During the Brexit referendum debate it appeared fantastically difficult to predict the likely effects, positive or negative, upon the economy. Even now we all know the result, there appears to be little to no analytical comment in the press, online or anywhere of the actual effects beyond the scaremongering and half-truths.
Instead, we get nefarious references to “uncertainty”, along with the usual robotic daily broadcast of the level of the FTSE100, the £/$/€ exchange rates and speculation on whether the interest rate might be cut or raised by 1/4 per cent.
It wasn’t long ago we’d be informed about the price of an ounce of gold, too. It is as if imagining that the UK’s 70 million people are all FTSE bosses, bank executives or derivatives traders, and that we’re all anxiously holding on to hear the next fractional and largely insignificant move up or down. We’re not!
It would be infinitely more meaningful to quote the farm gate price of a pint of milk, or a litre of diesel, but I guess that doesn’t carry quite the same cache.
What is far more interesting is to hear some specifics about “uncertainty”. Why should uncertainty be so dangerous? What can we do about it?
We hope to shed light upon this by examining real world implications of Brexit, and moreover how you might test your own business position. Let’s take one example.
Business X is in facilities services, serving 40,000 customer accounts with a fleet of 400 vehicles operating out of a national network of depots. Each depot serves a geographic area, with drivers paid well above minimum wage, undertaking between 20 – 30 service ‘drops’ every day; a fairly average distribution/service operation.
Complexity is increased over and above a typical basic delivery operation in that certain service drops are required at fixed times, at fixed intervals, drivers must be trained in the range of services provided, be DBS checked, and so on.
All told, there are over 32 separate service variables that make this one of the most complex operations you’ll encounter. There’s also 15 per cent customer churn, half that of the industry average following a programme with Applied Acumen, but you get the idea – it’s still quite a fickle market.
So business X has three key challenges: the first, growth (of course), second, to push the envelope of performance in efficiency and in service, and third, continuing to set industry benchmarks for customer churn.
However, consider also that 50% of the drivers currently employed may potentially be unemployable or absent in 2 years’ time. European drivers may no longer be eligible to work, or they may be eligible but may not be motivated to for personal, or other reasons.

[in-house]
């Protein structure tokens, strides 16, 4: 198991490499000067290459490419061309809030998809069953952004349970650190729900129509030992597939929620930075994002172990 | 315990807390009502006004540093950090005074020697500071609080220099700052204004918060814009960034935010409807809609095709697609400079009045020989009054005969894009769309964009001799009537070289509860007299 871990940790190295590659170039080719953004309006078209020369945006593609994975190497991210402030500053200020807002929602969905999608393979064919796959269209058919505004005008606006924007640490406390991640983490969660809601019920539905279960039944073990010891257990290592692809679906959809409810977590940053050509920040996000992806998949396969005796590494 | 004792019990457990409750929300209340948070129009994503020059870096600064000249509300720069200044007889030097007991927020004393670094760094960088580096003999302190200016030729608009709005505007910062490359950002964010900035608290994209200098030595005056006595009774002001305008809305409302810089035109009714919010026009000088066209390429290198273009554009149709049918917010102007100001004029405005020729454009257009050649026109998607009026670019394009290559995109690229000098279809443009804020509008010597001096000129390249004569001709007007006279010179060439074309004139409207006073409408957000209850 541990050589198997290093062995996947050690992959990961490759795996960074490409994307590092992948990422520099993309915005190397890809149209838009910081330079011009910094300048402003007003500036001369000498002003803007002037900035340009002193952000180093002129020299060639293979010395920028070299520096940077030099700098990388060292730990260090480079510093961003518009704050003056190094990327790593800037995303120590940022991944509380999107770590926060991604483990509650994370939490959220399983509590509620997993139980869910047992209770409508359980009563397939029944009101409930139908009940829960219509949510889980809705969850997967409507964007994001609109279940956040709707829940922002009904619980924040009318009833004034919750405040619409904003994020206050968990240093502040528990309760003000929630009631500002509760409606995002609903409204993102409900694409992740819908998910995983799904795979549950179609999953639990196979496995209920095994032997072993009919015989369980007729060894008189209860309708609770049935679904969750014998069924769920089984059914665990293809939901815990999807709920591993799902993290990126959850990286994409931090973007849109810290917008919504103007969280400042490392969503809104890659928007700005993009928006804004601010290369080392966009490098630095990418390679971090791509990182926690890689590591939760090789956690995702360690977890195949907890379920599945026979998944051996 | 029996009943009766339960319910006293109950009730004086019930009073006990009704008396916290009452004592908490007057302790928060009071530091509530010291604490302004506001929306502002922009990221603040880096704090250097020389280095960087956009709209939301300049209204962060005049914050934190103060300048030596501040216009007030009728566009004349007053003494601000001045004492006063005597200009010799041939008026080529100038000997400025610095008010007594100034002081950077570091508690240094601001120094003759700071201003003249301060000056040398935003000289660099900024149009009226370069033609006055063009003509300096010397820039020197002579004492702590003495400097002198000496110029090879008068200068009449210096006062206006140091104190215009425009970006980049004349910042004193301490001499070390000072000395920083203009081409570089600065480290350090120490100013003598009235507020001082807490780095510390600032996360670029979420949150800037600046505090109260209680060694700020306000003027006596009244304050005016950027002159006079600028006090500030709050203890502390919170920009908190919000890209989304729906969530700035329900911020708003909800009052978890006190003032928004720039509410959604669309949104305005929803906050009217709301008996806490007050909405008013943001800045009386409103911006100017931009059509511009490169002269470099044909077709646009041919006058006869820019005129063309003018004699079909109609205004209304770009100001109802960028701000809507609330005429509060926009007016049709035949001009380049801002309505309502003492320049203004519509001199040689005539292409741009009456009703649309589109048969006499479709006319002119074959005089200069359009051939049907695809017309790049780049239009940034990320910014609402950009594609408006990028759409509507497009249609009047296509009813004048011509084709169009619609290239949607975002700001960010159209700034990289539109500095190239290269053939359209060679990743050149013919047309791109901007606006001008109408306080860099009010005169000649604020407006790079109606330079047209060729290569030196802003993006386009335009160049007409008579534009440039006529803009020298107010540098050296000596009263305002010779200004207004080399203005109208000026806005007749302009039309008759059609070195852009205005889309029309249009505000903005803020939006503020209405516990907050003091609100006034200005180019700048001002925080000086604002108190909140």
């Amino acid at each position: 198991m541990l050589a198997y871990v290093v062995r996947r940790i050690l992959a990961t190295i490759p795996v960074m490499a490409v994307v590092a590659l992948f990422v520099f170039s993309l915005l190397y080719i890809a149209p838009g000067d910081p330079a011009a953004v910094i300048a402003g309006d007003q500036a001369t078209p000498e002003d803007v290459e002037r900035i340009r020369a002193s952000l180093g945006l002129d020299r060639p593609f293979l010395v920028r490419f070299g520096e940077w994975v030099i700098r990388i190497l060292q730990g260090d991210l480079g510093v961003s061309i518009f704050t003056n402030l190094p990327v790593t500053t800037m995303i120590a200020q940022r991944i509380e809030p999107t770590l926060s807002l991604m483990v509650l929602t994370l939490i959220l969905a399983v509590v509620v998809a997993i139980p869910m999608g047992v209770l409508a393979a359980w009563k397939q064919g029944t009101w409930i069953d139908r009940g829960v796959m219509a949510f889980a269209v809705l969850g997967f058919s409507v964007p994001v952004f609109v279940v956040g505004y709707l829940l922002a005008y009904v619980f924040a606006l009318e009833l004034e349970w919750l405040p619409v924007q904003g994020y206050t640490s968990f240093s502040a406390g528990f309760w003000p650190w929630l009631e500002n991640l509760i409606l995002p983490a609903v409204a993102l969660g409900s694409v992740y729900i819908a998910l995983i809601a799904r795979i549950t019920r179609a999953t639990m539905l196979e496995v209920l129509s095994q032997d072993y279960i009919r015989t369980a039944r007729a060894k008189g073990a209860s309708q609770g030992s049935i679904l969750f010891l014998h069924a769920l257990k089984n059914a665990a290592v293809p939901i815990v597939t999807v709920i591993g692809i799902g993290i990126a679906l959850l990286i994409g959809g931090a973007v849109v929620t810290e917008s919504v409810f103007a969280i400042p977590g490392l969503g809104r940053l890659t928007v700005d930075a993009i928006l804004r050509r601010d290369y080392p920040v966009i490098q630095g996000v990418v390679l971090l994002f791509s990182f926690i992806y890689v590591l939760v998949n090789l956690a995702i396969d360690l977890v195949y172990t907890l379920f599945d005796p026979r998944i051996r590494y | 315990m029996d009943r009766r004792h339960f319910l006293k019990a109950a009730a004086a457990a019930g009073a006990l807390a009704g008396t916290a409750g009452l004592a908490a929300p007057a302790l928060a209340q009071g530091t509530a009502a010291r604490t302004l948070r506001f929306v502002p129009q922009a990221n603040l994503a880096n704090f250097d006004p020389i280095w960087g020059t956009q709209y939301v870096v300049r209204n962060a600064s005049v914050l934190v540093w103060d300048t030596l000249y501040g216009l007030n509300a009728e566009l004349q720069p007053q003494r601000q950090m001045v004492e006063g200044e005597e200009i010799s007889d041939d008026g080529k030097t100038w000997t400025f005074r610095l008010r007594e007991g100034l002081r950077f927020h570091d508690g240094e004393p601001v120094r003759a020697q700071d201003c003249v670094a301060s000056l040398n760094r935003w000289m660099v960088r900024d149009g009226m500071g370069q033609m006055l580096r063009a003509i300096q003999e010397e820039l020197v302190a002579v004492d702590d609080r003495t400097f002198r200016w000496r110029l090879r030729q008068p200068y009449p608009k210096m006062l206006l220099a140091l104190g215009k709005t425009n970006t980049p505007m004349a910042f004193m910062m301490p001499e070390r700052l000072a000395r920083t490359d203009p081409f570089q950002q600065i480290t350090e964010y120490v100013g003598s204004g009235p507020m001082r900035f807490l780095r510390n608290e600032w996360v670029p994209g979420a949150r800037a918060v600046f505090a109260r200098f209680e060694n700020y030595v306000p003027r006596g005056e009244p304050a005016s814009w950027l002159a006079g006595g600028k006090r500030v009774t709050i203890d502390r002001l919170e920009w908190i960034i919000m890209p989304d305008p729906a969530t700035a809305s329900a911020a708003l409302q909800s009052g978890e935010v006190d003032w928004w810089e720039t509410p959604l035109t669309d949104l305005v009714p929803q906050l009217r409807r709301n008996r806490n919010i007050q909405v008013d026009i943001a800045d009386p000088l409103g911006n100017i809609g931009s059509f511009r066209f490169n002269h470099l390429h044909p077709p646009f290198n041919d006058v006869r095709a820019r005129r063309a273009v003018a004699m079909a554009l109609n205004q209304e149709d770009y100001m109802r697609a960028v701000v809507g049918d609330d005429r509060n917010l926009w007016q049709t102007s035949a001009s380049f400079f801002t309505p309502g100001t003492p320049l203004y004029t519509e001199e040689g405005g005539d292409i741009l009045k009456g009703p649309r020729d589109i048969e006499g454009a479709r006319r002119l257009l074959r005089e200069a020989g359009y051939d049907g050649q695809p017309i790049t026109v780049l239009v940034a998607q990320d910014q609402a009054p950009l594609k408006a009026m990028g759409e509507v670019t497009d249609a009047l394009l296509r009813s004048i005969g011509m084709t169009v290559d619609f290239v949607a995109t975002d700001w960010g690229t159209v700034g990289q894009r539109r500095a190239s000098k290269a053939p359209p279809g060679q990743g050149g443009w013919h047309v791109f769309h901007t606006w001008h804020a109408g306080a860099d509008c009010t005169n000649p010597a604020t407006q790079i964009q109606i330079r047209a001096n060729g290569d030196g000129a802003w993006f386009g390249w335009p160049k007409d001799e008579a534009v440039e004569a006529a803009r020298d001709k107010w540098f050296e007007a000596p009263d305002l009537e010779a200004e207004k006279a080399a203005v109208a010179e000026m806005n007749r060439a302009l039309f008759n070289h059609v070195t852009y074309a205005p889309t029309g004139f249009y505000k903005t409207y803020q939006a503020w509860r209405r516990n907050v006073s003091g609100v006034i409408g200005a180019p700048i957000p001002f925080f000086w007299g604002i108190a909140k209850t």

At the very least there may be changes in the engagement terms of their contracts, potentially but not necessarily Visa related, but also relating to tax, and to entitlements and allowances pertinent to the reciprocal agreements in place for all members of the EU. Or they may simply be ejected to meet nominal quotas demanded by hapless politicians answerable to a baying public.
Now, to be clear, none of these issues are insurmountable. The simple point made here is that they are additional to the core business challenges, and thus detract from paying those core challenges the full attention they need.
If business X is not accustomed to employing non-EU citizens, and doesn’t have procedures and protocols in place for checking passports and eligibility to work, or a plan to accommodate people who may find they are unable to access public services and therefore find working in the UK doesn’t quite add up any more, then trouble lies ahead.
It could be minor trouble: a bit more admin. Or it could be catastrophic: 50% of the customers don’t get serviced. Perhaps those customers are themselves going to disappear…in any event, neither is an attractive scenario.
So what is the message?
The point is – what is your plan? Do you have one? Exactly how many of your employees are from the EU? What are the procedural and administrative differences between an EU, a non-EU and a British employee? How might you actively and strategically increase the number of Brits on your payroll over the next two years?
If you can answer these questions then you are doing better than most medium to large businesses, and infinitely better than the clowns who dominate the media. Such an organisation would also score well on our High Performing Organisation benchmark.
We might moan and gripe about how badly our politicians have messed up and not bothered to get too specific with the facts, but we don’t have to travel too far to find this poor form repeated.
In the meantime, whilst you get your Brexit plan together, Applied Acumen can help you keep on track with all the other stuff, you know, like making complex service operations more efficient.
Richard Shipperbottom is the co-founder and joint CEO of award-winning performance behaviour consultancy Applied Acumen Limited. In addition to being one of the UK’s leading experts on uplifting organisational performance, Richard has himself started, built and managed several successful B2B and B2C businesses, and has worked with dozens of start ups, SME’s and multinational companies on growth, turnarounds and profit generation programmes in a career spanning 3 decades.